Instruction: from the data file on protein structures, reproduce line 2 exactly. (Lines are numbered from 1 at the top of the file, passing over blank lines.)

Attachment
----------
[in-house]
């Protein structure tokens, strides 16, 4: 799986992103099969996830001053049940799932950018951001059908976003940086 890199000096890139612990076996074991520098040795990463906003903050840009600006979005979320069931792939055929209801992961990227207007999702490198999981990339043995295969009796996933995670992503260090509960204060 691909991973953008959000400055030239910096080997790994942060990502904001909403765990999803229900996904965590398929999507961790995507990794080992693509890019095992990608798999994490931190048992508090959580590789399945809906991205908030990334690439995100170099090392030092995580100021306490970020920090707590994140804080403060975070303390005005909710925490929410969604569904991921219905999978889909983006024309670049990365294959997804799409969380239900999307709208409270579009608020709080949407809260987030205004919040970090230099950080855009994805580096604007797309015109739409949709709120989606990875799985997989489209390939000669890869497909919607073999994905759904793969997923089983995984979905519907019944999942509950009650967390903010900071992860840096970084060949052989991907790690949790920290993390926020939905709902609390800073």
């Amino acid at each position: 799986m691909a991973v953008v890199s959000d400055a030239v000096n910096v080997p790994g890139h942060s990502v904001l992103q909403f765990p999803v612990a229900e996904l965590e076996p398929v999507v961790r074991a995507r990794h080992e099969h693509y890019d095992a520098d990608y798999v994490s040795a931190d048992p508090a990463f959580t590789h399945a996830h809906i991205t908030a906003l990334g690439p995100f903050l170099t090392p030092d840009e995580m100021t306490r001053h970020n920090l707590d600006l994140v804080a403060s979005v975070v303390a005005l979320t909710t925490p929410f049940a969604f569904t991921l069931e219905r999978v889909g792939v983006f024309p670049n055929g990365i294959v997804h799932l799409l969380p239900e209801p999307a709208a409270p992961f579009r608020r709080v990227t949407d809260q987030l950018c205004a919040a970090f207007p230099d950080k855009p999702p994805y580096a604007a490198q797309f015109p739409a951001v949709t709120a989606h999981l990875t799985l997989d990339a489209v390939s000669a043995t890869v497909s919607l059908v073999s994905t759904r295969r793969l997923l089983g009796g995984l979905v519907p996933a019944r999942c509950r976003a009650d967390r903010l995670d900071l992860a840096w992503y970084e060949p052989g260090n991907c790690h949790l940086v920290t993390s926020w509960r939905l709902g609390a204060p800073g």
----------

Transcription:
């Protein structure tokens, strides 16, 4: 799986992103099969996830001053049940799932950018951001059908976003940086 890199000096890139612990076996074991520098040795990463906003903050840009600006979005979320069931792939055929209801992961990227207007999702490198999981990339043995295969009796996933995670992503260090509960204060 691909991973953008959000400055030239910096080997790994942060990502904001909403765990999803229900996904965590398929999507961790995507990794080992693509890019095992990608798999994490931190048992508090959580590789399945809906991205908030990334690439995100170099090392030092995580100021306490970020920090707590994140804080403060975070303390005005909710925490929410969604569904991921219905999978889909983006024309670049990365294959997804799409969380239900999307709208409270579009608020709080949407809260987030205004919040970090230099950080855009994805580096604007797309015109739409949709709120989606990875799985997989489209390939000669890869497909919607073999994905759904793969997923089983995984979905519907019944999942509950009650967390903010900071992860840096970084060949052989991907790690949790920290993390926020939905709902609390800073």